Remember the movie Weird Science, where Anthony Michael Hall and a friend engineered the perfect woman with the help of an outdated computer? Imagine for a moment if that movie were to be remade, and the two main characters were general managers of baseball teams, seeking the ideal pitcher rather than the dream girl. This pitcher would have to possess some incredible characteristics, like being consistently capable of logging a high number of quality innings each and every year. He would exhibit solid control and command, fanning lots of batters while walking very few. He wouldn’t get hit around much either, as the combination of velocity and movement on his pitches would elude the opposition, leading to quality WHIP rates. Above all, he would have supreme confidence in his repertoire and an ability to throw a variety of pitches in any given count. Place this pitcher in the major leagues, and he would appear in numerous All-Star games, place perennially on Cy Young Award ballots, and find himself on the fast track to Cooperstown.

Over the last ten seasons, only two pitchers have been durable enough to reach 2,000 or more innings thrown-an average of 200 IP per year-while simultaneously posting a strikeout rate north of 8.0 and an unintentional walk rate under 2.5. One of those pitchers is Randy Johnson, a first-ballot Hall of Famer and arguably the most dominant southpaw starter of the last quarter-century. The other pitcher happens to be Javier Vazquez, who is not going to Cooperstown, and who will be lucky to be remembered as anything other than frustrating long after he’s thrown his final pitch.

In addition to sporting very solid controllable skills, Vazquez throws two different types of fastballs, and is one of the few pitchers to throw three different off-speed pitches with a frequency exceeding ten percent. All of these offerings feature plenty of movement with deceptive velocity that sneaks up on hitters. Quite simply, he has some of the best raw stuff, yet he has never been able to truly reach the perceived potential that someone with that stuff is expected to. This failure to launch is particularly disappointing given that those in similar straits usually settle for being average while having the ceilings of very good pitchers; Vazquez was always known to have a superstar ceiling. Though several pitching coaches have tried their hand at turning him around, his inability to reap the benefits that his skill set would suggest has persisted. Several analysts and broadcasters have opined as to why he is merely a good pitcher and not one of the greats, the most common of which involves his drastic drop-off in results with runners on base.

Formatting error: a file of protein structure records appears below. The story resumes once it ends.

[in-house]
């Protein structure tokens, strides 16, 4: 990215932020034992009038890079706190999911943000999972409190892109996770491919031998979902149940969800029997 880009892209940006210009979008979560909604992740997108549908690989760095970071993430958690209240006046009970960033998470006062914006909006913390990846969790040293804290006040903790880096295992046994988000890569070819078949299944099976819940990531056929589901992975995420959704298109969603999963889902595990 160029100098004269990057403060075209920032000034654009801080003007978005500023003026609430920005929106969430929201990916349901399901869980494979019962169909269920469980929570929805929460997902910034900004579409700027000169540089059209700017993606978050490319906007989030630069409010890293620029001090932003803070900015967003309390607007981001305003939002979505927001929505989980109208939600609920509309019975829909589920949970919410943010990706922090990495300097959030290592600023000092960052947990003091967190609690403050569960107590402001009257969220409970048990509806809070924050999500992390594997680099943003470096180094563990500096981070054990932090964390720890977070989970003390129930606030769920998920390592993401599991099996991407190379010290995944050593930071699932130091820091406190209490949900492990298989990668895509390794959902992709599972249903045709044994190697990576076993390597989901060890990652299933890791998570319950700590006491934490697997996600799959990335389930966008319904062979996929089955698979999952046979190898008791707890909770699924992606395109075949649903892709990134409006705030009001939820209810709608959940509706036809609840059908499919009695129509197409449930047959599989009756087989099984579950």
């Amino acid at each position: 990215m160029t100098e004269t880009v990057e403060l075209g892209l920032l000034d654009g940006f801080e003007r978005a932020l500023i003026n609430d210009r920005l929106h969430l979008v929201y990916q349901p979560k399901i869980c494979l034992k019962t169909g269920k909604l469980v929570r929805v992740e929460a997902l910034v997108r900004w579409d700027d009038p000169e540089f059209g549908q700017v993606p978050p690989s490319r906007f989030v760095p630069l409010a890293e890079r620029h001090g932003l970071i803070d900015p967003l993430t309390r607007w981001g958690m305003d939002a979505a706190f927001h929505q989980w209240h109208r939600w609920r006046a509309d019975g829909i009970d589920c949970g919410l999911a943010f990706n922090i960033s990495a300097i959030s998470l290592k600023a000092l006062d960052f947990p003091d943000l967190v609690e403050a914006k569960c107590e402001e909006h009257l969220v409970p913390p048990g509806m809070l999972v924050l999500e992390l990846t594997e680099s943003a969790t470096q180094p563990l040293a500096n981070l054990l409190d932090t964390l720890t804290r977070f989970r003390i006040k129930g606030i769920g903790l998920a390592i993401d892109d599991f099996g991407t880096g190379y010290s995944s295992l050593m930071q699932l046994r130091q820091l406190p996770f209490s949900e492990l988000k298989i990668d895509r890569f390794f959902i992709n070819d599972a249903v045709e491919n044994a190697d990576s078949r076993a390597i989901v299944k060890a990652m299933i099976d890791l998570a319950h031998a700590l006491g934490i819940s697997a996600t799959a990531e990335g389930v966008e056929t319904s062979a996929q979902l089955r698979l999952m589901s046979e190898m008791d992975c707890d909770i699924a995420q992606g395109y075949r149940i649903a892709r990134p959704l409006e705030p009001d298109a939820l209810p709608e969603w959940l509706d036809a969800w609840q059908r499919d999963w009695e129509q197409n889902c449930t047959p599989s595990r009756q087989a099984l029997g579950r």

These results stem from two major roots: the strand rate and the difference between FIP and ERA. The league-average rate of stranding runners is right around 72 percent. Just as with BABIP, pitchers with significantly higher or lower rates are expected to regress over time. A higher strand rate signifies that the pitcher performed ably with runners on base, regardless of how many runners actually reached base. The ideal pitcher would allow very few baserunners, and have a strand rate well above average. Suffice to say, if a pitcher has a very low strand rate, he does not perform well with runners on. Vazquez’s career strand rate is slightly below average, which tends to disprove claims of his ineptitude with runners on. It doesn’t save him from a trip to the principal’s office, though, as Javy has experienced a vast disconnect in his ERA and FIP, indicating that his skill set is strong, but that the actual results do not necessarily match up. The chief suspect in this ERAFIP disconnect is his performance with runners on base, as he’ll not allow that many baserunners, but those that do get on have a better than average shot at scoring.

Unfortunately, when those running the numbers offer up his bases-empty vs. runners-on splits, the context is seldom discussed. Per my diatribe last week, context is of the utmost importance when dealing with split results, since it helps to determine if the numbers of an individual are significant or in line with the spread of the league. Here are Vazquez’s splits in this area over the last ten seasons:

Vazquez  K/9  UBB/9  K/UBB  HR/9    AVG/ OBP/ SLG   EqA
Empty    8.7   2.0    4.4    1.2   .245/.288/.405  .698
Runners  7.1   2.4    3.0    1.2   .275/.326/.447  .796

He strikes out over one and a half fewer hitters with runners on base, which, when coupled with a modest uptick in free passes issued, leads to a much lower strikeout-to-walk ratio. How does this compare with the rest of the league over this same time period? Below are the numbers for all pitchers with at least 500 innings over the last ten seasons.

League   K/9  UBB/9  K/UBB  HR/9    AVG/ OBP/ SLG   EqA
Empty    7.0   3.0    2.5    1.2   .260/.322/.419  .746